# Using Matrices to Solve Systems of Masses and Springs

1. May 26, 2014

### kq6up

I am going through Mary Boas' "Mathematical Methods in the Physical Sciences 3rd Ed". I finished the chapter 3 section 12 problem set, but I do not understand how she gets eq. 12.39. These don't seem obviously equal to each other. Here is the equation:

$$\lambda Tr=Vr$$ Where T is a matrix representing the kinetic energy, and V is a matrix representing the stiffness of the springs (potential energy).

Any help would be appreciated.

Thanks,
Chris Maness

2. May 26, 2014

### UltrafastPED

Ideal springs transform potential to kinetic energy, and back again.

When averaged over a full cycle the kinetic & potential energy each equal 1/2 of the total energy.

The problem description will provide further detail for the details of the expression.

3. May 26, 2014

### kq6up

Ironically, I only see the equation pop into the text ex nihilo. Would this be an equivalent expression?:

$$k\left< { r }|{ V }|{ r } \right> =m\left< { \dot { r } }|{ T }|{ \dot { r } } \right> \quad if\quad r={ e }^{ i\omega t }$$

This seems to be equivalent to the original equation in my mind. I used the BRA/KET just to reflect the transpose since it seems to be an inner product with a the matrices sandwiched in between. The equation above does not seem to work. That is why I am scratching my head.

Thanks,
Chris Maness

Last edited: May 26, 2014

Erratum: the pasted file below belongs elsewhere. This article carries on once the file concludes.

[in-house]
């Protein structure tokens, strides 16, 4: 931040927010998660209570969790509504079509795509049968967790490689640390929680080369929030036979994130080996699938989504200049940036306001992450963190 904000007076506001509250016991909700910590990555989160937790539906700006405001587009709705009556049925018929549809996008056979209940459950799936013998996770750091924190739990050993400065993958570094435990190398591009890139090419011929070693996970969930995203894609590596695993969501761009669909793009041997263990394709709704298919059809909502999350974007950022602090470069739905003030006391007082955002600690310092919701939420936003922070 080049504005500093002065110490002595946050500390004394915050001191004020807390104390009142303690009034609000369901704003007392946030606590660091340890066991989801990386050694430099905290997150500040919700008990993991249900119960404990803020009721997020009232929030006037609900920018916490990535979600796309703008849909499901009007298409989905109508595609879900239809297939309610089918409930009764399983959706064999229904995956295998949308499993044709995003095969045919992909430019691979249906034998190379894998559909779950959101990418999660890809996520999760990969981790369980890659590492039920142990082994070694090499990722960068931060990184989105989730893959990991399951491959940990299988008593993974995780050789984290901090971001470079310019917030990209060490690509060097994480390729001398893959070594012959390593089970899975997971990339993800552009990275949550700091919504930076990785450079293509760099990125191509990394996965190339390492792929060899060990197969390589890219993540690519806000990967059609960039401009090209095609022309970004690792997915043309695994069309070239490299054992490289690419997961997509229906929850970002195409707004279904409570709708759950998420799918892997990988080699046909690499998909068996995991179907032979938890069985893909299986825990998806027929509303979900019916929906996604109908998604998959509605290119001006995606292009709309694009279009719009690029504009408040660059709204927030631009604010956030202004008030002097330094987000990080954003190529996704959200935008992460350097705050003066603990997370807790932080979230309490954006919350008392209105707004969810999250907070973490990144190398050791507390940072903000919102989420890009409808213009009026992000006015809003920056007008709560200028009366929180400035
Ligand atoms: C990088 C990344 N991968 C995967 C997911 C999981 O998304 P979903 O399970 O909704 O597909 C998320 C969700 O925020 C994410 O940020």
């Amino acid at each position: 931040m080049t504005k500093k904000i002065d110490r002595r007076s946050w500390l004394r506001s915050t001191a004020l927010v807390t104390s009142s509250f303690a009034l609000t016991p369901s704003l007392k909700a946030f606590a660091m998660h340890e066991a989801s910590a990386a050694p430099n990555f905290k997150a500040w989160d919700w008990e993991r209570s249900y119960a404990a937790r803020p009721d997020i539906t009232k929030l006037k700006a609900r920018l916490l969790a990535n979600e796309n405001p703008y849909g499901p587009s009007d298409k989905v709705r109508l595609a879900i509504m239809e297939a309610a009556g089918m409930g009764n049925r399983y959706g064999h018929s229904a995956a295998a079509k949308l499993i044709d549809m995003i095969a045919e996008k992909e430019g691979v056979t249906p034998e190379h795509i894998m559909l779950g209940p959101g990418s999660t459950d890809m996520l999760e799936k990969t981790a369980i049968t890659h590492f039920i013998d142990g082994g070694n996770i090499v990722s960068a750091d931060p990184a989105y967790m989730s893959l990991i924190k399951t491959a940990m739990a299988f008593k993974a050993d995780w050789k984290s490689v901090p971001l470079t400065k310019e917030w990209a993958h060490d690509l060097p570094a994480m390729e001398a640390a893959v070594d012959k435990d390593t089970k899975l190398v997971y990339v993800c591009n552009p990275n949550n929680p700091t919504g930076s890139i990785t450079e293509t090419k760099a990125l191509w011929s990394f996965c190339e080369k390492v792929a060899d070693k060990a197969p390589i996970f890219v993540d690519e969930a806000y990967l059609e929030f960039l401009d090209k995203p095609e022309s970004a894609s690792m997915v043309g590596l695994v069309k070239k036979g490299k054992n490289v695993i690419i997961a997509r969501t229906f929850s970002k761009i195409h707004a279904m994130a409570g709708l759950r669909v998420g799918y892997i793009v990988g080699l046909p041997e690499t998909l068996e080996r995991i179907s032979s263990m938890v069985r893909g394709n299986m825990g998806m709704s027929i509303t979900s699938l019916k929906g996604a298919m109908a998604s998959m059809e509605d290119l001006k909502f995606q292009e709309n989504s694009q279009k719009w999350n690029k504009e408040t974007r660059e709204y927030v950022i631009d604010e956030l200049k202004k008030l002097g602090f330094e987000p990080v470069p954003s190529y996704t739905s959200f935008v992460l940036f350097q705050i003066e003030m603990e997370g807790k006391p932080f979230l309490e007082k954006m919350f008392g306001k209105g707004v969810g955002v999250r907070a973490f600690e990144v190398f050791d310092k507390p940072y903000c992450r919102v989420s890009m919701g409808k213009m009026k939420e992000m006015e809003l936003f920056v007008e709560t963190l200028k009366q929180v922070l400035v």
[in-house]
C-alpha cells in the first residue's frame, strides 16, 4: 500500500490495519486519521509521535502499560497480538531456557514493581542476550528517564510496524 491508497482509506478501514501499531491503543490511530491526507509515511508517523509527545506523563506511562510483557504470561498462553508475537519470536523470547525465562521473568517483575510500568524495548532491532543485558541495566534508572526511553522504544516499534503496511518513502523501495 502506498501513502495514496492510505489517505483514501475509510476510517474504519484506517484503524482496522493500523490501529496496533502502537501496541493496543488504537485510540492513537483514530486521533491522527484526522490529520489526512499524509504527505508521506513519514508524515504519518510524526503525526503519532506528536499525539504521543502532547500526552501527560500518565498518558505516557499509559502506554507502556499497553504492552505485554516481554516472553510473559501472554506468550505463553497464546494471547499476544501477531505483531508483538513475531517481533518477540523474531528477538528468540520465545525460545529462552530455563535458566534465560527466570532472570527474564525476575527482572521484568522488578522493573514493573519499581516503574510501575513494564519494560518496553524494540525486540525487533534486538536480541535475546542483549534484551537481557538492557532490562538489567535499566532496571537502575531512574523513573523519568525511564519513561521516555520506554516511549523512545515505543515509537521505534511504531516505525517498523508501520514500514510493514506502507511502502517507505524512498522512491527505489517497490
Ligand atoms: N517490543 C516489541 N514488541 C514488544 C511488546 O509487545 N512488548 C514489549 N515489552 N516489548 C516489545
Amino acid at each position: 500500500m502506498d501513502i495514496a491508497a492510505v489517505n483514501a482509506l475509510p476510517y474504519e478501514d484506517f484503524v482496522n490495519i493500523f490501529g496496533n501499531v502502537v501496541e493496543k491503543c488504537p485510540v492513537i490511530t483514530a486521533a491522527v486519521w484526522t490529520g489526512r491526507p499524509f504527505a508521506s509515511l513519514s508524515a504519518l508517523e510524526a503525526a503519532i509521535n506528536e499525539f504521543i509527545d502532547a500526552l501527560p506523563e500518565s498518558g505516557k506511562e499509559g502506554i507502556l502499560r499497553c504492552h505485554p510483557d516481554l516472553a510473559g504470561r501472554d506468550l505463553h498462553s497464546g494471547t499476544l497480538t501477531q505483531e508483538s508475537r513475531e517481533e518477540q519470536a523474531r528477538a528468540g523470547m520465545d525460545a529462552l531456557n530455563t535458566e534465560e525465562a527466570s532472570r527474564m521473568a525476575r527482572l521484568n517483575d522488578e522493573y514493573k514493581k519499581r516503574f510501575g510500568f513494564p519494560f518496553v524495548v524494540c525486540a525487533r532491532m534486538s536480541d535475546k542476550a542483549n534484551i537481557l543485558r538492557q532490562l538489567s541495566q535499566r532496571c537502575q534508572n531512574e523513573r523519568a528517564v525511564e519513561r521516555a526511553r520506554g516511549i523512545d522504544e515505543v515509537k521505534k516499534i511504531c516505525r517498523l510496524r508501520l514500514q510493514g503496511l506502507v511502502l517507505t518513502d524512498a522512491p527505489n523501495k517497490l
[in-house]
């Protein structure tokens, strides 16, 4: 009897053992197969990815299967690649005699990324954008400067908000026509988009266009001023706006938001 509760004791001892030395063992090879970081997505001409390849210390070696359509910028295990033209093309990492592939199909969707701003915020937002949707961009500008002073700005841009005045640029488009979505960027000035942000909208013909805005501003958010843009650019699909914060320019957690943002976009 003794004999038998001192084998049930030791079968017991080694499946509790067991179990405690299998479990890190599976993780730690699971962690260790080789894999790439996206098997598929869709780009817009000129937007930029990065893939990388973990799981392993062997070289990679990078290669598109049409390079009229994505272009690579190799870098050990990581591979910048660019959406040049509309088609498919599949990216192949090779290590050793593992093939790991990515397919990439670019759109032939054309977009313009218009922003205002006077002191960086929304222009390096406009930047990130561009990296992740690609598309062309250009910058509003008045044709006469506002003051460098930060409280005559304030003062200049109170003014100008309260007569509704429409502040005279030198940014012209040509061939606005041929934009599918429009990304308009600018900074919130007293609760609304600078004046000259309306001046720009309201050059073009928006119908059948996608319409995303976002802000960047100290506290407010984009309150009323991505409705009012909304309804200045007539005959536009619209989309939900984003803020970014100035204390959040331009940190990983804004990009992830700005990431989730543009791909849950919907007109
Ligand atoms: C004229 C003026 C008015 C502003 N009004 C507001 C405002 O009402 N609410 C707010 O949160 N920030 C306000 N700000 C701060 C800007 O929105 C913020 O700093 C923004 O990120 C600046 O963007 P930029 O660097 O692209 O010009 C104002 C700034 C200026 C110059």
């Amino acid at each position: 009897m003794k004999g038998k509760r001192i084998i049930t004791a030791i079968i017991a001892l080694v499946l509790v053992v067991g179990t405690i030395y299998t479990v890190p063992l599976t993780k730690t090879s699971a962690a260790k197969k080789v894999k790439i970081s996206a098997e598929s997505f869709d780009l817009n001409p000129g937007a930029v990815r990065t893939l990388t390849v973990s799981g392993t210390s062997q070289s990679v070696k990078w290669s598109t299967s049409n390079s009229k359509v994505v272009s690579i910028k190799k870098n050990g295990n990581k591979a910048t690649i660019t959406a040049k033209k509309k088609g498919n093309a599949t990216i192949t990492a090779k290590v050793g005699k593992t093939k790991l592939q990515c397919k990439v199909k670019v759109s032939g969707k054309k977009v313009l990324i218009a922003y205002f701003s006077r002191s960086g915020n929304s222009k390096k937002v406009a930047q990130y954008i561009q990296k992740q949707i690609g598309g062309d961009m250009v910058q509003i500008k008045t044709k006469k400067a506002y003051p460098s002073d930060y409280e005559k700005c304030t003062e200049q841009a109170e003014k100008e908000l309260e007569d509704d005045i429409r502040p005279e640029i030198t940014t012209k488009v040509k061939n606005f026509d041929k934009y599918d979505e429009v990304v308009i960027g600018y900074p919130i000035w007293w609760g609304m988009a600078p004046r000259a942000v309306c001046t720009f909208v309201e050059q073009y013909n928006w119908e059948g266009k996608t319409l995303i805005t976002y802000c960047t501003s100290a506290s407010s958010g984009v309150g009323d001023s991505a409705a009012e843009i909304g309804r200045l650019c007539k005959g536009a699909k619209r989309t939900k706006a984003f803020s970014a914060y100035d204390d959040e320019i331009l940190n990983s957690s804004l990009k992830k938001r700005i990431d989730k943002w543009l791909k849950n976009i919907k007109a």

4. May 27, 2014

### AlephZero

Your equation isn't quite right. Using matrix notation (I'm an engineer not a physicist!) the potential energy is $\frac 1 2 r^T V r$ and the kinetic energy is $\frac 1 2 \dot r^T T \dot r$. The T matrix includes the mass so you don't need another $m$ term.

If you assume harmonic motion $r = e^{i\omega t}$, then $\dot r = i\omega r$ so $T = -\omega^2 \frac 1 2 r^T T r$, or $T = -\lambda \frac 1 2 r^T T r$.

By conservation of energy, $-\lambda \frac 1 2 r^T T r + \frac 1 2 r^T V r$ is constant.

If you consider this as a function of $r$, the physical solutions are when the energy does not change for small perturbations of $r$, i.e. when $\frac {\partial}{\partial r}(-\lambda \frac 1 2 r^T T r + \frac 1 2 r^T V r) = 0$ which gives your equation $\lambda Tr = Vr$.

You probably want a longer explanation of the last step of taking $\frac {\partial}{\partial r}$, but you should be able to find that in a textbook. I don't have Boas so I can't give you a page reference.

5. May 27, 2014

### kq6up

Ah, I now see where I get my omega squared. There are two r dots there.

Chris